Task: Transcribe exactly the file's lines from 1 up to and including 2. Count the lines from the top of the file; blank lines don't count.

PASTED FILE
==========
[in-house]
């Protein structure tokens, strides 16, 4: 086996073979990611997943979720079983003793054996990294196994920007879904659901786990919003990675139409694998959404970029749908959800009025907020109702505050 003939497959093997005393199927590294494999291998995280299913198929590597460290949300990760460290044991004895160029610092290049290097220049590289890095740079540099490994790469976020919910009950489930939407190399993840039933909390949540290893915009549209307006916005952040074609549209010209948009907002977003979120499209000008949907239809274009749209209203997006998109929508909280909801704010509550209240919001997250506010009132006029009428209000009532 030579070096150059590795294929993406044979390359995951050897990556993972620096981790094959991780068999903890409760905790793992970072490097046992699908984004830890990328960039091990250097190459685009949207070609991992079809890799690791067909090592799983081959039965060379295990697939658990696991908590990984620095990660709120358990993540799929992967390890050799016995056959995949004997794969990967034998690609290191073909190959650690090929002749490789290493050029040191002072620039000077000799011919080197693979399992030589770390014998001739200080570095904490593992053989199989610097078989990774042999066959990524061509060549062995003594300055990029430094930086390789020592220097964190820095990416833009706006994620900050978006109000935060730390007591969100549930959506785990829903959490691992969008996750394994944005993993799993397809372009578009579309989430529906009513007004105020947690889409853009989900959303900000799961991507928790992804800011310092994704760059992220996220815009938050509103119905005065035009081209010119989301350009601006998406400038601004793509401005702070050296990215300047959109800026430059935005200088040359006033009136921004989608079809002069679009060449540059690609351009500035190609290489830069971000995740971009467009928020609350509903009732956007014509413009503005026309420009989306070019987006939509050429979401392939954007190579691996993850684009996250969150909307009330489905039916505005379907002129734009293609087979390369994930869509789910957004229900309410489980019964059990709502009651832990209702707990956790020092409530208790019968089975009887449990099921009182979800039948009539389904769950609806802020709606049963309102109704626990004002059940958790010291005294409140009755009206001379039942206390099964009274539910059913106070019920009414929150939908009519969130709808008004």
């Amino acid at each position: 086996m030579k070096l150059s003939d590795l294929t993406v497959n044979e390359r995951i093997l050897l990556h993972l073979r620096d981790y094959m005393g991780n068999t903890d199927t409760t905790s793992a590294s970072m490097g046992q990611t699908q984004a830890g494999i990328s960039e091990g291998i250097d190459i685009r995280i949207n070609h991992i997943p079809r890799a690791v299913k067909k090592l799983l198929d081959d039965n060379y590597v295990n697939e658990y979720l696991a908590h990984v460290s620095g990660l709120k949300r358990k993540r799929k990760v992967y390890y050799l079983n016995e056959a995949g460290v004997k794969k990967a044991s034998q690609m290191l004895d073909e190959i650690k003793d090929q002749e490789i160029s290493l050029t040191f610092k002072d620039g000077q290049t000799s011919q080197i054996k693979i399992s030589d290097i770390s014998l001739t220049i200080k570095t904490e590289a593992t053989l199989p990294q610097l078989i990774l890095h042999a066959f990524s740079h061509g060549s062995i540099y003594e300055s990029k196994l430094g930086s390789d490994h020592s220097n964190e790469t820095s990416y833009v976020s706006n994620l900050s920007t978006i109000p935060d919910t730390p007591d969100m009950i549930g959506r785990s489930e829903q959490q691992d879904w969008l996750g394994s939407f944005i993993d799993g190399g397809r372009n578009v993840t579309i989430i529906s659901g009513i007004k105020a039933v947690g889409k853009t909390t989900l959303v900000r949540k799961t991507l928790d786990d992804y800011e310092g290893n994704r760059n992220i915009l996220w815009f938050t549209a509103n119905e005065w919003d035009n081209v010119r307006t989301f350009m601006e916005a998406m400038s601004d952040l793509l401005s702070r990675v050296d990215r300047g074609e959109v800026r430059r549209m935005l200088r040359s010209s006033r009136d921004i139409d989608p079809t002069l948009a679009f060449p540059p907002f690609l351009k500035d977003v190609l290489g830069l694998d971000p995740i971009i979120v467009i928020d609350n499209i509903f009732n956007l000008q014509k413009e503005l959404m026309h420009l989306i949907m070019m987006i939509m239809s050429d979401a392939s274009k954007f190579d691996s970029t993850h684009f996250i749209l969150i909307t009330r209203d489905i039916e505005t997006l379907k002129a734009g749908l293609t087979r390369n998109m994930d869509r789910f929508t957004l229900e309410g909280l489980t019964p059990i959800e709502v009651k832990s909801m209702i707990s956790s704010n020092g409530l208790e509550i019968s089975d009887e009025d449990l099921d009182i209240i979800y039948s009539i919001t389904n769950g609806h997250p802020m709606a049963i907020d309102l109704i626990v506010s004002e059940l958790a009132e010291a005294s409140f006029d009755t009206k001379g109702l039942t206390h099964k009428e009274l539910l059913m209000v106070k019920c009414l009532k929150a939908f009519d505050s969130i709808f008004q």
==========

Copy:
[in-house]
């Protein structure tokens, strides 16, 4: 086996073979990611997943979720079983003793054996990294196994920007879904659901786990919003990675139409694998959404970029749908959800009025907020109702505050 003939497959093997005393199927590294494999291998995280299913198929590597460290949300990760460290044991004895160029610092290049290097220049590289890095740079540099490994790469976020919910009950489930939407190399993840039933909390949540290893915009549209307006916005952040074609549209010209948009907002977003979120499209000008949907239809274009749209209203997006998109929508909280909801704010509550209240919001997250506010009132006029009428209000009532 030579070096150059590795294929993406044979390359995951050897990556993972620096981790094959991780068999903890409760905790793992970072490097046992699908984004830890990328960039091990250097190459685009949207070609991992079809890799690791067909090592799983081959039965060379295990697939658990696991908590990984620095990660709120358990993540799929992967390890050799016995056959995949004997794969990967034998690609290191073909190959650690090929002749490789290493050029040191002072620039000077000799011919080197693979399992030589770390014998001739200080570095904490593992053989199989610097078989990774042999066959990524061509060549062995003594300055990029430094930086390789020592220097964190820095990416833009706006994620900050978006109000935060730390007591969100549930959506785990829903959490691992969008996750394994944005993993799993397809372009578009579309989430529906009513007004105020947690889409853009989900959303900000799961991507928790992804800011310092994704760059992220996220815009938050509103119905005065035009081209010119989301350009601006998406400038601004793509401005702070050296990215300047959109800026430059935005200088040359006033009136921004989608079809002069679009060449540059690609351009500035190609290489830069971000995740971009467009928020609350509903009732956007014509413009503005026309420009989306070019987006939509050429979401392939954007190579691996993850684009996250969150909307009330489905039916505005379907002129734009293609087979390369994930869509789910957004229900309410489980019964059990709502009651832990209702707990956790020092409530208790019968089975009887449990099921009182979800039948009539389904769950609806802020709606049963309102109704626990004002059940958790010291005294409140009755009206001379039942206390099964009274539910059913106070019920009414929150939908009519969130709808008004």